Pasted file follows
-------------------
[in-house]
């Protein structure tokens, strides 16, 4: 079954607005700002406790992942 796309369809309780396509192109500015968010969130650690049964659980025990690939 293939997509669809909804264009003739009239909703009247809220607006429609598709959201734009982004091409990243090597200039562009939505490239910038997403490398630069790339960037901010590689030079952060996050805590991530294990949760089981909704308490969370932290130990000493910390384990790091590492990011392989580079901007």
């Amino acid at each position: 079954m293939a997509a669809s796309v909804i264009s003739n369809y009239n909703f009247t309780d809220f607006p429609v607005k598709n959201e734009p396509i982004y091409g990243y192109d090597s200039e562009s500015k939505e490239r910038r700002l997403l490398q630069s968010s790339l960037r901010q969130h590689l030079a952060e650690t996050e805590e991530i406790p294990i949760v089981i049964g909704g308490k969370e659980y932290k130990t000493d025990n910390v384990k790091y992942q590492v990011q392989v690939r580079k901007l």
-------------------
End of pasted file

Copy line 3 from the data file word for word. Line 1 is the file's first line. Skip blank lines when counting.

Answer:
């Amino acid at each position: 079954m293939a997509a669809s796309v909804i264009s003739n369809y009239n909703f009247t309780d809220f607006p429609v607005k598709n959201e734009p396509i982004y091409g990243y192109d090597s200039e562009s500015k939505e490239r910038r700002l997403l490398q630069s968010s790339l960037r901010q969130h590689l030079a952060e650690t996050e805590e991530i406790p294990i949760v089981i049964g909704g308490k969370e659980y932290k130990t000493d025990n910390v384990k790091y992942q590492v990011q392989v690939r580079k901007l």